As we think about trying to help our children through new situations it is most important to continually think about how it seems from their point of view. They have never been to preschool before, and each DAY is literally a NEW day to them. Yes, they may have been there for 2-3 weeks already but now it’s colder, they have more things to pack in their back pack, more items to remember, the building looks different when it is surrounded by brown & not green, their friends may be louder as they have become comfortable, it’s ALWAYS a NEW DAY. And with newness comes apprehension and uncomfortable feelings. Real feelings we can’t ignore.

Each time we remember to appreciate or acknowledge the apprehension our child feels,  instead of becoming frustrated by it we are able to show our child that we ‘understand’. We may not be able to help our child alleviate the apprehension to newness but we can ‘acknowledge it’ and try to ‘understand’. Those two things alone may help increase your child’s comfort level.

What are some ways that you have shown appreciation for or acknowledged your child’s apprehension? What happened when you did? What are some techniques that you have done to help your child feel more comfortable in uncertain situations? Share your ideas with us!

Lori Hayungs

school , , ,

Keeping It Real

September 15th, 2011

Project based learning sounds like an educator’s way of keeping it real. At least that’s what I heard in the podcast. I liked how the guys talked about getting the learning out of the textbooks and into reality. Lori shared a great example of project based learning at her house. I want to go the other direction and talk about examples from the school perspective. 

I recently chatted with Dorene McCart who is the Family and Consumer Sciences teacher at Wayne Community School in Corydon, Iowa. Dorene does an outstanding job of giving her students opportunities to show to a larger audience, than just herself, what they can do. Students in the foods classes keep the kitchens humming year round. They prepare food for: volleyball tournament, National Honor Society induction, community play, community programs, prom, etc. They go through the planning process, make decisions, write out market orders, prepare the food, and serve. And talk about keeping it real – the students plan meals for a family of 4 for a week and are able to figure the cost per serving.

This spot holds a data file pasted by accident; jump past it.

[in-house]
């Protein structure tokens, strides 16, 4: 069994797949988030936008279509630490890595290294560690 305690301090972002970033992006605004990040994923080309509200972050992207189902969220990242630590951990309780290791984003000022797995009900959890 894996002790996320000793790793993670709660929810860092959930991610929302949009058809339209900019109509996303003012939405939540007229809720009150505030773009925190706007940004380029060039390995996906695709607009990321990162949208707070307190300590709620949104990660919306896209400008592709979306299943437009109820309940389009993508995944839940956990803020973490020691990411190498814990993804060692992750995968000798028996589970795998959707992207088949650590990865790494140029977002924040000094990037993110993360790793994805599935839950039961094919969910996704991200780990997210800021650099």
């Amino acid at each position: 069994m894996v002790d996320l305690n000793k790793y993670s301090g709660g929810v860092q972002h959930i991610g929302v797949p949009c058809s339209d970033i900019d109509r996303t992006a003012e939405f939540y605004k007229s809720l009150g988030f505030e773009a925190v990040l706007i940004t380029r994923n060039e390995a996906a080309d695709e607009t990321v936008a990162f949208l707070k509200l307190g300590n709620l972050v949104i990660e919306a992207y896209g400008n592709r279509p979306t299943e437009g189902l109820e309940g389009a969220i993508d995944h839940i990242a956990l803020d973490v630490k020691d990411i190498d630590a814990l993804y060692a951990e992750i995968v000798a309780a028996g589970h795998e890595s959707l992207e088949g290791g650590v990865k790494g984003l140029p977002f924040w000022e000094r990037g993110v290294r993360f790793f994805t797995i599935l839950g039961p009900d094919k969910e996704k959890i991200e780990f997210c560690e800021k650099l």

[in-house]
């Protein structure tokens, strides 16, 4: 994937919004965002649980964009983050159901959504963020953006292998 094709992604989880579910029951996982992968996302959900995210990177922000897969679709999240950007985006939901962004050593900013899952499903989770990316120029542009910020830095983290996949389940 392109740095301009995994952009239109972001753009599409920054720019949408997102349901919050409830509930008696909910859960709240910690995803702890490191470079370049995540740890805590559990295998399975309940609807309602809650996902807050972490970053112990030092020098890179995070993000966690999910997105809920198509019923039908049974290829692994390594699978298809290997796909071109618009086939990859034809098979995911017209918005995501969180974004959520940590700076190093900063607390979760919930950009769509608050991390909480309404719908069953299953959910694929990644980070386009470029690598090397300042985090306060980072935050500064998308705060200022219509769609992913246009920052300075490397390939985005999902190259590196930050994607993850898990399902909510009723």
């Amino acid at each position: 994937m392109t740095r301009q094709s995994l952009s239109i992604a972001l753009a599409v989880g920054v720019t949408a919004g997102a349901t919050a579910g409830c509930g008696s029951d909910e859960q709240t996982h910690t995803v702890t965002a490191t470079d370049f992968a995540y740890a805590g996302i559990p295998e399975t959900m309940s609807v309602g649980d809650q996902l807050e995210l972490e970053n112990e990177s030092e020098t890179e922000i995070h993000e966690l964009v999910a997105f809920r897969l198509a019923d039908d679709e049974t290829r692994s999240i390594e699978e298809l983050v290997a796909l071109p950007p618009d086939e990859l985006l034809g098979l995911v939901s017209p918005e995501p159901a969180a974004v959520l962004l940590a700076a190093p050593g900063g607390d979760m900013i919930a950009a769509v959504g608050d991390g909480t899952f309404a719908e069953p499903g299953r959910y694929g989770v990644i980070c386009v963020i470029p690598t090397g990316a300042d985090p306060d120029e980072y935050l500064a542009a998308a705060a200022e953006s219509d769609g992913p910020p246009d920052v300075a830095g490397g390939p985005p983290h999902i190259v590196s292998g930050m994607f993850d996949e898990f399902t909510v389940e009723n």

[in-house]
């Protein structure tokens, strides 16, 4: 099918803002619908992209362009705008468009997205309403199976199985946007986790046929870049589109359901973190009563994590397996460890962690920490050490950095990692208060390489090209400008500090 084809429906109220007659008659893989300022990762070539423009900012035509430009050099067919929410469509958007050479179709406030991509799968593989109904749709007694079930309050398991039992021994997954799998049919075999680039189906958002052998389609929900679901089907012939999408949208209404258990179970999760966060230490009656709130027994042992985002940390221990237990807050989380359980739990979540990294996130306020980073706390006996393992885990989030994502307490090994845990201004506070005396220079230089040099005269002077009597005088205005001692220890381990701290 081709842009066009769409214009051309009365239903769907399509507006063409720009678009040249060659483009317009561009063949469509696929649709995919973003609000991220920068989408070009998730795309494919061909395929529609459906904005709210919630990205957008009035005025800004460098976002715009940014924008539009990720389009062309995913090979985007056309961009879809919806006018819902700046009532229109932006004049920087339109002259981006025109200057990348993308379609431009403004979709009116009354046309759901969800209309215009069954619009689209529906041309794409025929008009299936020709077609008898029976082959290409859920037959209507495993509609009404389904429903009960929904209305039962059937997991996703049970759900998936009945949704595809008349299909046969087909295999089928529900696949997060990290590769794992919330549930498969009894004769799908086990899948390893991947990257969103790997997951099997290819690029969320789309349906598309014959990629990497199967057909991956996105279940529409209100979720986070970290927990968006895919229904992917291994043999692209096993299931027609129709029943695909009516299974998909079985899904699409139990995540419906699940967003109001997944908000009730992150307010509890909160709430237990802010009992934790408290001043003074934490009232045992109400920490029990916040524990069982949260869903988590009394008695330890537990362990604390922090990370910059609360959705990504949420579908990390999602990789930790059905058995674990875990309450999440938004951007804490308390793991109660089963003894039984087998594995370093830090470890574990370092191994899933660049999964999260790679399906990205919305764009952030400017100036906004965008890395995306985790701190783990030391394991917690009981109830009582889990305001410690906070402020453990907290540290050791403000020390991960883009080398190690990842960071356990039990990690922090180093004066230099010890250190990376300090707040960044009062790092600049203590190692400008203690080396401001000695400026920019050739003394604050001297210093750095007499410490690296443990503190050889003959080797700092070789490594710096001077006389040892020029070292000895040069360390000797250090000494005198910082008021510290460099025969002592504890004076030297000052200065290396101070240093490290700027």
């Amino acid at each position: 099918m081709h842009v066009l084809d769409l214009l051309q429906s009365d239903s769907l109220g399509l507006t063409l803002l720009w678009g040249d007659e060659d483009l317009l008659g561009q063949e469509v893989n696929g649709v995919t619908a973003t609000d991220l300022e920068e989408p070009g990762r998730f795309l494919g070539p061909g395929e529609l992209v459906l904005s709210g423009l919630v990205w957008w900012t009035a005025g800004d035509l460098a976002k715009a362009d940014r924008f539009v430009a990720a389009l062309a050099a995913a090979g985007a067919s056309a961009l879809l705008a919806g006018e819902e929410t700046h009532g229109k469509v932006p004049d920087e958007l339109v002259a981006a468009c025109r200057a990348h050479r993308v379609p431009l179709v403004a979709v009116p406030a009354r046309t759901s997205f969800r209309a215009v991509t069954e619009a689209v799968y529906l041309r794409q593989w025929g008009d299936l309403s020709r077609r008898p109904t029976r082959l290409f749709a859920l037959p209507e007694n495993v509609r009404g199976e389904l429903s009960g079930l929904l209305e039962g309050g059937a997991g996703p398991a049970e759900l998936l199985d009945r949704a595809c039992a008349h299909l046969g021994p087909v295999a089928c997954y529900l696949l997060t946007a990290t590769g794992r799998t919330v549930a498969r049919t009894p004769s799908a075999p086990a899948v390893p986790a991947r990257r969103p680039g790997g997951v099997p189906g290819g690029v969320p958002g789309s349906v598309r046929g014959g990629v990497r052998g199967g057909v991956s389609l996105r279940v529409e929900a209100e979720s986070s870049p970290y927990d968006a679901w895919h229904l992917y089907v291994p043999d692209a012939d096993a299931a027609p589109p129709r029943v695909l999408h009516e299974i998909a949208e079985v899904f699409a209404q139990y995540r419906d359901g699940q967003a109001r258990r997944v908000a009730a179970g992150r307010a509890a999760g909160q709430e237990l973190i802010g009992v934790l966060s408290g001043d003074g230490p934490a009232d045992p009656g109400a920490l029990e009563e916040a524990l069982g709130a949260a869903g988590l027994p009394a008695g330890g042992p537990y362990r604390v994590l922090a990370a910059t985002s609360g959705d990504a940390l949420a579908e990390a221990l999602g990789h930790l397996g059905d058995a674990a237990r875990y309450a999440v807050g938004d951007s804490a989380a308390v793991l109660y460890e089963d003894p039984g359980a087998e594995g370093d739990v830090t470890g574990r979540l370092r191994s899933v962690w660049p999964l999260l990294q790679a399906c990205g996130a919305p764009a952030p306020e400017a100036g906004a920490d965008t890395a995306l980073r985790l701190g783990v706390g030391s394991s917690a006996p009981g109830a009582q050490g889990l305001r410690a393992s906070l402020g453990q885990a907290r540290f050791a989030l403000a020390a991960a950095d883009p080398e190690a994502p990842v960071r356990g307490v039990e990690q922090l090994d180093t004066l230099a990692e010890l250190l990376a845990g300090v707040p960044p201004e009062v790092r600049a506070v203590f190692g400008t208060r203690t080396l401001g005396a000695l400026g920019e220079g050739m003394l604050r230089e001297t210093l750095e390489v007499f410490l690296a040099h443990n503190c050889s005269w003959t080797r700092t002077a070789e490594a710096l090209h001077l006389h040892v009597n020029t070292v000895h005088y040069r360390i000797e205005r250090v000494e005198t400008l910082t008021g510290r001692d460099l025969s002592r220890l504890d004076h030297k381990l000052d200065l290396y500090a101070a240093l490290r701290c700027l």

My favorite example from Dorene’s long list has to do with used clothing. A woman who moved to the community from New York City was amazed at the clothes available through the used clothing center. She approached Dorene about how the students could help in spreading the word about this resource. The students first studied the elements of design. Then they went to the center and chose 10 outfits with accessories. Students invited their mothers and grandmothers to a specially prepared lunch and presented a style show in their economical, but fashionable clothing.

There you have project based learning in a nutshell. A person saw a problem or issue. A product evolved into a project which was integrated into what the community already had – an underused clothing center, a classroom of eager students, and an innovative teacher. This is keeping it real. This is keeping it connected to the street.

What’s going on at your school that fits the concept of project based learning?

Donna Donald


Episode 7: Project-based Learning

September 1st, 2011

Get kids engaged in project based learning, and they’ll learn more by creating solutions to real-world problems. Learn how in this month’s Science of Parenting podcast.

ISU Extension materials

Help Children Discover Answers with Project-based Learning (PM 3002D)

Related Resources

More from Science of Parenting

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Helping with Homework (Part 1)

January 26th, 2011

Homework is a part of every child’s life.  On average, 5th and 6th grade students have 1 to 1.5 hours of homework each night, while 7th and 8th graders have up to 2 hours of homework each night. As a parent, there are things you can do at the beginning of the school year to set your child up for a successful year of high quality, homework completion!